Shares of Tableau Software (NYSE:DATA) are tumbling in trading today, 8/3, following an okay quarter that beat revenue expectations but missed on the bottom line. We think the quarter affirms that Data Visualization remains a high-growth industry, and think the stock presents a promising trading opportunity. We are picking up shares here in the aftermath of this sell-off with hopes of selling considerably higher in roughly a month.
We like the company's topline story as revenue growth continues to be robust. License revenue growth resumed normal high growth rates after an abnormally weak Q1. The International business accelerated, and contributed a record 29% of total revenues. Tableau Online again doubled, representing significant growth potential for the company in the cloud. The company added more new customers in Q2 (3,900) than it did in Q1 (3,500), and some of those new customers include big names like the Utah Jazz, Allegiant Travel, California Department of Public Healthy, and Bank of California. Perhaps most impressively, sales orders are growing in magnitude. The company signed 332 sales orders over $100,000, plus 42% YoY and up from 268 last quarter.
All in all, the impressive topline growth in the quarter continues to support the thesis that Data Visualization remains a high-growth industry. DATA is essentially growing revenues 30% this year while lapping 60-70% topline growth last year. Analysts see those growth rates falling to 25% next year, and we think this is a company that can grow revenues at a mid-to-high teens CAGR over the next 5 years.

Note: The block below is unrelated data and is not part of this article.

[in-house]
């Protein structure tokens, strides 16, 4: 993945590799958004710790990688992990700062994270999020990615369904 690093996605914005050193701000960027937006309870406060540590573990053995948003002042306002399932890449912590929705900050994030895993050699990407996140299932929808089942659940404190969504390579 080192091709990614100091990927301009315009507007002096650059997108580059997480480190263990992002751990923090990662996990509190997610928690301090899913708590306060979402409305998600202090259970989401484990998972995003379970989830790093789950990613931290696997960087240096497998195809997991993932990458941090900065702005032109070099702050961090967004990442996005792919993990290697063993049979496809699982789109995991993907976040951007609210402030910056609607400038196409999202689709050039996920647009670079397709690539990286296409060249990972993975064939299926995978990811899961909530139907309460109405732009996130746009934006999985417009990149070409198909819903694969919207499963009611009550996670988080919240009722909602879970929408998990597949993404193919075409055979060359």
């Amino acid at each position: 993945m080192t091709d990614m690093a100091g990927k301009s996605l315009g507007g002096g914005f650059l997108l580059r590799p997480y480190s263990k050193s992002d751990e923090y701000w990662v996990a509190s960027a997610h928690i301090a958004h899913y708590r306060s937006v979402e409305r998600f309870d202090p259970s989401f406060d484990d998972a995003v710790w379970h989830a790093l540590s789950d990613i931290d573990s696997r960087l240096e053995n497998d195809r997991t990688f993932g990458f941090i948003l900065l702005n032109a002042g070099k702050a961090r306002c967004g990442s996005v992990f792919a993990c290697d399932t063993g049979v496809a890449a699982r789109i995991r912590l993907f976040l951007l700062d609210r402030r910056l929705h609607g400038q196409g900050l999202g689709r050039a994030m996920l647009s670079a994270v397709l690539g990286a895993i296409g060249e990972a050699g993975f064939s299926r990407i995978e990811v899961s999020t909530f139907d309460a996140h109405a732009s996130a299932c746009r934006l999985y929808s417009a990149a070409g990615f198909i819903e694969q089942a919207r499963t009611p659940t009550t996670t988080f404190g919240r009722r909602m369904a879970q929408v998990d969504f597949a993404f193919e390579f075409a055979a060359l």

Investors just can't seem to grasp the valuation. The stock is richly valued, so any misses or weak guides always send this stock spiraling down. Post sell-off, the stock is trading around 62x forward earnings on 51% expected EPS growth. The multiple relative to growth remains fairly unattractive (PEG of 1.2 doesn't guarantee much margin of safety). While we agree with analysts that the company can grow earnings almost 30% per year over the next 5 years, paying 62x for that seems too rich for us.
That said, we think traders have an interesting opportunity here with DATA. The stock is acting much like it did last quarter, when a rather good ER resulted in the stock falling 11.3% the day following earnings.
Investors who bought that dip made a handsome profit. Within a month, shares were up more than 23% from the May 6 closing price.
This is a comparable situation in our eyes. The stock has been largely range-bound over the past 6 months. While the chart below makes it look like the stock has more room to fall, we think the robust revenue growth this quarter provides it with a higher near-term bottom than last quarter. After all, what really sent the stock reeling in May was abnormally weak 14% License revenue growth. Management targeted a return to 16-17% this quarter, and exceeded that target with 20% growth.
Investors buying here also have a Tableau 10 growth catalyst on the horizon. Management seems very excited about the launch of the Tableau 10 later this year. The update will bring advancements to all current Tableau platforms and will focus on further empowering business users and IT. By many measures, it looks like it is shaping up to be the company's most exciting Tableau update ever. The company had its largest beta test group for a new product with more than 14,000 participants. The new product has also attracted the largest ever virtual user group with 16,000 views. Some early customers are calling it a "paradigm shift advancement in the use of Tableau" and saying that "the additions to the product have the potential to change our business".
If the Tableau 10 can sustain this momentum into its official launch (which will be very soon according to management), this will give investors something to be excited about. This catalyst makes a rebound in the next month look even more likely to us. We are buying shares here on a potential short-term rebound fueled by dip-buyers and excitement around Tableau 10.
Disclosure: I am/we are long DATA.
I wrote this article myself, and it expresses my own opinions. I am not receiving compensation for it (other than from Seeking Alpha). I have no business relationship with any company whose stock is mentioned in this article.